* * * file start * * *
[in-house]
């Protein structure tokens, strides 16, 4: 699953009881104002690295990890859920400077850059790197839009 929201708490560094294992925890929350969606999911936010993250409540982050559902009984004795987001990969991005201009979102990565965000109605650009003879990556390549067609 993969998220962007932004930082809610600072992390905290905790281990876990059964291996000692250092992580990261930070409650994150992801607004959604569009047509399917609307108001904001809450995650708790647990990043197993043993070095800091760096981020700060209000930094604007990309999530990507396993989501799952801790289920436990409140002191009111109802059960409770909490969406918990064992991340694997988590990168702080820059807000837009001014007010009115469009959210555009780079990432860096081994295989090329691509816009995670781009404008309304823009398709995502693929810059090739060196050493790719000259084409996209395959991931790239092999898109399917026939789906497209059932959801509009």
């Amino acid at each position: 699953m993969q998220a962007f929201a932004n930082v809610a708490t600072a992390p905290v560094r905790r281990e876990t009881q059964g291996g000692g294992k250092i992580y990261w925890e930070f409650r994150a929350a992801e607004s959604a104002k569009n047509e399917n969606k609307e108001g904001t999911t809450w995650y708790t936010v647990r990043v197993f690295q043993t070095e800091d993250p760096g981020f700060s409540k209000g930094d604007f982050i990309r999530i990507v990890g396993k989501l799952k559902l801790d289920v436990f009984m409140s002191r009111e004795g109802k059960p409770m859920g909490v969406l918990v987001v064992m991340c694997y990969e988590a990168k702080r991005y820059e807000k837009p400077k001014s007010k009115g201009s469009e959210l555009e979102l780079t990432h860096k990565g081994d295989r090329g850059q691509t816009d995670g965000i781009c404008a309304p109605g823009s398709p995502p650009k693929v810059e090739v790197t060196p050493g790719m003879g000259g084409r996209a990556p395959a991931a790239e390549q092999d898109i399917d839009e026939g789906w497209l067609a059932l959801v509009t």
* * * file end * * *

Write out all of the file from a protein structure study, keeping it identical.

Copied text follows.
[in-house]
């Protein structure tokens, strides 16, 4: 699953009881104002690295990890859920400077850059790197839009 929201708490560094294992925890929350969606999911936010993250409540982050559902009984004795987001990969991005201009979102990565965000109605650009003879990556390549067609 993969998220962007932004930082809610600072992390905290905790281990876990059964291996000692250092992580990261930070409650994150992801607004959604569009047509399917609307108001904001809450995650708790647990990043197993043993070095800091760096981020700060209000930094604007990309999530990507396993989501799952801790289920436990409140002191009111109802059960409770909490969406918990064992991340694997988590990168702080820059807000837009001014007010009115469009959210555009780079990432860096081994295989090329691509816009995670781009404008309304823009398709995502693929810059090739060196050493790719000259084409996209395959991931790239092999898109399917026939789906497209059932959801509009």
């Amino acid at each position: 699953m993969q998220a962007f929201a932004n930082v809610a708490t600072a992390p905290v560094r905790r281990e876990t009881q059964g291996g000692g294992k250092i992580y990261w925890e930070f409650r994150a929350a992801e607004s959604a104002k569009n047509e399917n969606k609307e108001g904001t999911t809450w995650y708790t936010v647990r990043v197993f690295q043993t070095e800091d993250p760096g981020f700060s409540k209000g930094d604007f982050i990309r999530i990507v990890g396993k989501l799952k559902l801790d289920v436990f009984m409140s002191r009111e004795g109802k059960p409770m859920g909490v969406l918990v987001v064992m991340c694997y990969e988590a990168k702080r991005y820059e807000k837009p400077k001014s007010k009115g201009s469009e959210l555009e979102l780079t990432h860096k990565g081994d295989r090329g850059q691509t816009d995670g965000i781009c404008a309304p109605g823009s398709p995502p650009k693929v810059e090739v790197t060196p050493g790719m003879g000259g084409r996209a990556p395959a991931a790239e390549q092999d898109i399917d839009e026939g789906w497209l067609a059932l959801v509009t």